Worlds was held in March, in the city of Edmonton, Canada. This would be Artur's 4th Worlds, and his first in four years. Oksana had competed at only one Worlds with her former partner, and they did not crack the top ten. She was determined to do better here.

The pressure of expectations assailed the pair during the event. During their short program, Oksana fell on the triple toe loop, and Artur traveled during the side by side spin, nearly colliding with his partner. They felt lucky to be placed 4th, but their troubles continued in the long. The couple was to skate last of all the contenders, and the performances that preceded them were not spectacular. Although they started out very strong, Oksana later fell on a throw. The worst mishap occurred when Oksana fell during footwork. They lost time reclaiming their unison and were forced to omit a lift. Still, the strength of the elements they did complete in the beginning of the program and of their artistry kept them in the top five.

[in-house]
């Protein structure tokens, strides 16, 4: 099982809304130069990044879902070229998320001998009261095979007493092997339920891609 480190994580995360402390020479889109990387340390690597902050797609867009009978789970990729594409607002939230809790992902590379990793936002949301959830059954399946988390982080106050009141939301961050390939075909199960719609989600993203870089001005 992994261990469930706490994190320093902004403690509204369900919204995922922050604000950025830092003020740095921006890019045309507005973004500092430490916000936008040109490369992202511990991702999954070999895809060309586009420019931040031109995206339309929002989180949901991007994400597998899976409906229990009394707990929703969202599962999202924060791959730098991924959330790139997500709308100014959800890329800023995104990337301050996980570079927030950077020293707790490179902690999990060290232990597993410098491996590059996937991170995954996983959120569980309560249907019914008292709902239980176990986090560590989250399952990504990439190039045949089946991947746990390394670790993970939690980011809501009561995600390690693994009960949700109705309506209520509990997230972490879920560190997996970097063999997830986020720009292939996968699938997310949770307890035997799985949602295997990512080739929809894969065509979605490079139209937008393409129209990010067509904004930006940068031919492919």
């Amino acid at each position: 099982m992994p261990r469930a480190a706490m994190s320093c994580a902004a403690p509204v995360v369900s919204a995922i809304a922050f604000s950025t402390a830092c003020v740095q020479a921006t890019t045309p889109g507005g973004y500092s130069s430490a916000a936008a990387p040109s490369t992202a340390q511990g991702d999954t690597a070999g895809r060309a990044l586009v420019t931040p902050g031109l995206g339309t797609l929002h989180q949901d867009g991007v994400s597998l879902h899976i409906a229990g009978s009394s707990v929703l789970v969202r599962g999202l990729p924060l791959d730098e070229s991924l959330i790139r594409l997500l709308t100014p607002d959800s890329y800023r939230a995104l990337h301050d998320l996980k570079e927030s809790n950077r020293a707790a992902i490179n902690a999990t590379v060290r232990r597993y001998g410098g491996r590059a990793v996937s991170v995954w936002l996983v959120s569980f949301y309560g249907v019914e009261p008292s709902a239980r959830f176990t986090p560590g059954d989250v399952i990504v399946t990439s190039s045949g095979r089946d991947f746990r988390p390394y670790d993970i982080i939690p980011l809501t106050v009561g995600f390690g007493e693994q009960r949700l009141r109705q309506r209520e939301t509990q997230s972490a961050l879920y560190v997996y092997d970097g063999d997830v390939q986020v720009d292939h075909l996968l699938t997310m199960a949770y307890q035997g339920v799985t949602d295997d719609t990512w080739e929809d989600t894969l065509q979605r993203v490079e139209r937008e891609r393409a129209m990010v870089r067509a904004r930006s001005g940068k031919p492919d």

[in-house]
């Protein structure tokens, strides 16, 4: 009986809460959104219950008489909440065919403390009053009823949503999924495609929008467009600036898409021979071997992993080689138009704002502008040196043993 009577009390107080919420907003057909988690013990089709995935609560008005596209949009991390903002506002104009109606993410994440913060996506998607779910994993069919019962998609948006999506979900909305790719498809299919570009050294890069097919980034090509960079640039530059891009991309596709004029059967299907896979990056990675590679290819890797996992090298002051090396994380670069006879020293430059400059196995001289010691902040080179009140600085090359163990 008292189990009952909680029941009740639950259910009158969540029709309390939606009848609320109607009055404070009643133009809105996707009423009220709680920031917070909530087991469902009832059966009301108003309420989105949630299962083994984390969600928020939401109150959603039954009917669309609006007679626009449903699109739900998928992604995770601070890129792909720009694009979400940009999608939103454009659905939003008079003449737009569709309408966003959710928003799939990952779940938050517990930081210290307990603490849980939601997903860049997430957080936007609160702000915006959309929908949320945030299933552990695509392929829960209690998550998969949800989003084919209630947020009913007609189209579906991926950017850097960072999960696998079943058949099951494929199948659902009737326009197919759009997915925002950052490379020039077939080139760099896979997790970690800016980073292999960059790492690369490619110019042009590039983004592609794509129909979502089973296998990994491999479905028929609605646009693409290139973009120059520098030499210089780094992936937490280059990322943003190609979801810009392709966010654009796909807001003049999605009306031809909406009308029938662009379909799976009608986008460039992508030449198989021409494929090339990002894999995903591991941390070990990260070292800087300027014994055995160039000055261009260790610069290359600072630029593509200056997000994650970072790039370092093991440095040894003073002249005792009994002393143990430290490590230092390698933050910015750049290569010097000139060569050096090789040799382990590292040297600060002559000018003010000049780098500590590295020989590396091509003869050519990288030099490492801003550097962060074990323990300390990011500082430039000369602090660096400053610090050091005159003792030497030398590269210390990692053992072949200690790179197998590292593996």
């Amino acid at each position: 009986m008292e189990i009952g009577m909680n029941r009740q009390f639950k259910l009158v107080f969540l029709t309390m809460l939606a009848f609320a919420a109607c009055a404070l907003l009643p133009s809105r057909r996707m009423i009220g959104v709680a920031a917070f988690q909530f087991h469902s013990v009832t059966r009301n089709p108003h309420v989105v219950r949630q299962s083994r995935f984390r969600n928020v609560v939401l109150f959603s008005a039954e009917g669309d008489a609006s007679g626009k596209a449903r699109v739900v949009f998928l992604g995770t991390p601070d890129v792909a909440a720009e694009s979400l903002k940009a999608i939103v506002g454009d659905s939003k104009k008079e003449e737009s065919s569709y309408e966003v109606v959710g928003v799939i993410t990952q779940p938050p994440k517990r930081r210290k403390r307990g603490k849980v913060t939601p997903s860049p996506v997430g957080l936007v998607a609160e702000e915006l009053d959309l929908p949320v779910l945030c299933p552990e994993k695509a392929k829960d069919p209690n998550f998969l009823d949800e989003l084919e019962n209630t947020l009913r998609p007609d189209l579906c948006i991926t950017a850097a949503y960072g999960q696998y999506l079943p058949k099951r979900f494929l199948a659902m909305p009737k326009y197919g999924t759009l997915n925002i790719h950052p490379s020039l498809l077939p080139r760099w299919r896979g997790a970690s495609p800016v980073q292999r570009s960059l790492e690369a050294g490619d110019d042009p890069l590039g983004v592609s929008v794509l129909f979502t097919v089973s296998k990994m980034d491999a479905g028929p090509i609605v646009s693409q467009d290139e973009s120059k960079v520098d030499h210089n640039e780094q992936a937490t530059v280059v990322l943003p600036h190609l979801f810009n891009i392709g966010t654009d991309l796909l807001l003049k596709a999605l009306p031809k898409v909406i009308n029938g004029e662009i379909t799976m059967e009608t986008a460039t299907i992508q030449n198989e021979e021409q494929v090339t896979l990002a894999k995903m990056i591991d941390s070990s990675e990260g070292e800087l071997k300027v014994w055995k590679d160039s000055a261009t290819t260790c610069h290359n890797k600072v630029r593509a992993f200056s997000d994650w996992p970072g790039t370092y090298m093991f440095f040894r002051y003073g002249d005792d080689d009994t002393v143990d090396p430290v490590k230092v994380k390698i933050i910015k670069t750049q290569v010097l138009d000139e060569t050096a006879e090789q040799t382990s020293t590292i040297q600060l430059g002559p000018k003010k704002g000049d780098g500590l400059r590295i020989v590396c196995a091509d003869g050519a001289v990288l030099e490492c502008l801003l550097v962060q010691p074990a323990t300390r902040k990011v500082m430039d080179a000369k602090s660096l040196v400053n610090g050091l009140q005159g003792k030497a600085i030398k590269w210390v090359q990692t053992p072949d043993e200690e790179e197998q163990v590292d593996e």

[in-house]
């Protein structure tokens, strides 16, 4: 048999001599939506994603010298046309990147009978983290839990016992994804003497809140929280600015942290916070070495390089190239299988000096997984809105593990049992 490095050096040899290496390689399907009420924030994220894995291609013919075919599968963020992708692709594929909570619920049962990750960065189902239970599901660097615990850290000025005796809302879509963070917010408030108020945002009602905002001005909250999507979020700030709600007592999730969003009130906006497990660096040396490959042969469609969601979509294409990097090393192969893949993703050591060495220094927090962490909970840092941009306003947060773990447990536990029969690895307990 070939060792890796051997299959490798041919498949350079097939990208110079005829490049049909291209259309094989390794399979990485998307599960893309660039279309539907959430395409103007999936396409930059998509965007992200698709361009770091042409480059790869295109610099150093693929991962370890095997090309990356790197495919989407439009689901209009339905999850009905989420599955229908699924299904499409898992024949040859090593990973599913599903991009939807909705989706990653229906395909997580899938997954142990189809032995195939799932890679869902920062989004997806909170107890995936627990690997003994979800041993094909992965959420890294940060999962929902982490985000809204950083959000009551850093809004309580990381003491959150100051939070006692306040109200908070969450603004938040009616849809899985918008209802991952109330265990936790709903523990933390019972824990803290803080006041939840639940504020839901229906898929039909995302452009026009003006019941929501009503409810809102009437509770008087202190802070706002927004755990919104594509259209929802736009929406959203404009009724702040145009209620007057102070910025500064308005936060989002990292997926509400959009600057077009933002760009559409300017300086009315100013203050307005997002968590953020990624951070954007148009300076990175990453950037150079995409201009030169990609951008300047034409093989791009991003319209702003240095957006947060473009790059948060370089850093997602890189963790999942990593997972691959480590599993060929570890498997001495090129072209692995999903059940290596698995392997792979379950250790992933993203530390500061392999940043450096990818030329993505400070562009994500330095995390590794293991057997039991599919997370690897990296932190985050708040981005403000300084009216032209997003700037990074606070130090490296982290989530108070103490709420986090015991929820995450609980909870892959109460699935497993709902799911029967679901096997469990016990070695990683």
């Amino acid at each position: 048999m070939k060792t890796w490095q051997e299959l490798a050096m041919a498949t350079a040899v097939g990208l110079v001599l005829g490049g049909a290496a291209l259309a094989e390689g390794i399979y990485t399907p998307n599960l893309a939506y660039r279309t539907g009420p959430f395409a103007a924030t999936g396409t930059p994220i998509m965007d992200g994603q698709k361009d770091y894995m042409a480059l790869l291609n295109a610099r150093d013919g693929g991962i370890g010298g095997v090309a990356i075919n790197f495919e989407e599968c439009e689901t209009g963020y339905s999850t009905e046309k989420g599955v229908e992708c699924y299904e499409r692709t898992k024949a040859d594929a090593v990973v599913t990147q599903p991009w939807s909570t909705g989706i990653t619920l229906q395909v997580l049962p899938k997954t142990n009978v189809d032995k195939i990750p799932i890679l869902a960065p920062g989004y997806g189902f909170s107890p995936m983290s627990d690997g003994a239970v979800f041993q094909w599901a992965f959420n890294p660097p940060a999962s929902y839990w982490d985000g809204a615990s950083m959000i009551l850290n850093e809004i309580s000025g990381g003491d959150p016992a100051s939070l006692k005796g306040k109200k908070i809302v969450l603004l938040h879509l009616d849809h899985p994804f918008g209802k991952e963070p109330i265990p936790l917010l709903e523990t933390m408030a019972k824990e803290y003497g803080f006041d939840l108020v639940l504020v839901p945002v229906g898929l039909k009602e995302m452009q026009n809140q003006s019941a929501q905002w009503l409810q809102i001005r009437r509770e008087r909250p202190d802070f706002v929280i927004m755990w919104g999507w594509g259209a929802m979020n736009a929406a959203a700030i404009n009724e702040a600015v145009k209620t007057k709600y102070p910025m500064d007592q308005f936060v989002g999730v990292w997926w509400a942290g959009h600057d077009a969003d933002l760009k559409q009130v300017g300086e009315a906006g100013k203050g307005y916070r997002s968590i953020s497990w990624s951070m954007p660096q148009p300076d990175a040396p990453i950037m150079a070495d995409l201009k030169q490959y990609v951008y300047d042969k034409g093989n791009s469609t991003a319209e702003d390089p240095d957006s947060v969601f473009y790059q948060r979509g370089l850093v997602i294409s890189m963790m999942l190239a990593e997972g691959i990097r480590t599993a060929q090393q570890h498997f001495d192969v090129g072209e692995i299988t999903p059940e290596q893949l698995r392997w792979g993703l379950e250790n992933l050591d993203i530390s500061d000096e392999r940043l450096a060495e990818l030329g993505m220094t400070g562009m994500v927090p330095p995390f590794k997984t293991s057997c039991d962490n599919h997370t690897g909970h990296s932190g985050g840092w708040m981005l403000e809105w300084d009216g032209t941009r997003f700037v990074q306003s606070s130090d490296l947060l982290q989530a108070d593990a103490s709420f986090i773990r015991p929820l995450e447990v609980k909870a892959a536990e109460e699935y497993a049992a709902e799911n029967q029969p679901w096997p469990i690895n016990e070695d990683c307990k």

But a fifth place finish was not what either of them wanted. It was tough for Artur to accept, as he'd never finished off the podium at a Worlds before. They knew they were capable of a better skate than that. But the audience went wild for them during the gala, and the pair was invited on the Tom Collins' Tour of Champions that summer. Many skating fans understood that a top five finish at Worlds for a pair that had been skating together for a year was only an indication of greater things to come. Despite this, they did receive their share of criticism, as Oksana told interviewers.

During the summer, Oksana and Artur worked on both a new short and new long program. They performed on the Tour of Champions, almost always receiving a big hand from the audience. The past season had not been without its rough moments, but for a new pair it was overall a success and harbinger of more exciting things to come.

Return to the Kazakova & Dmitriev Home Page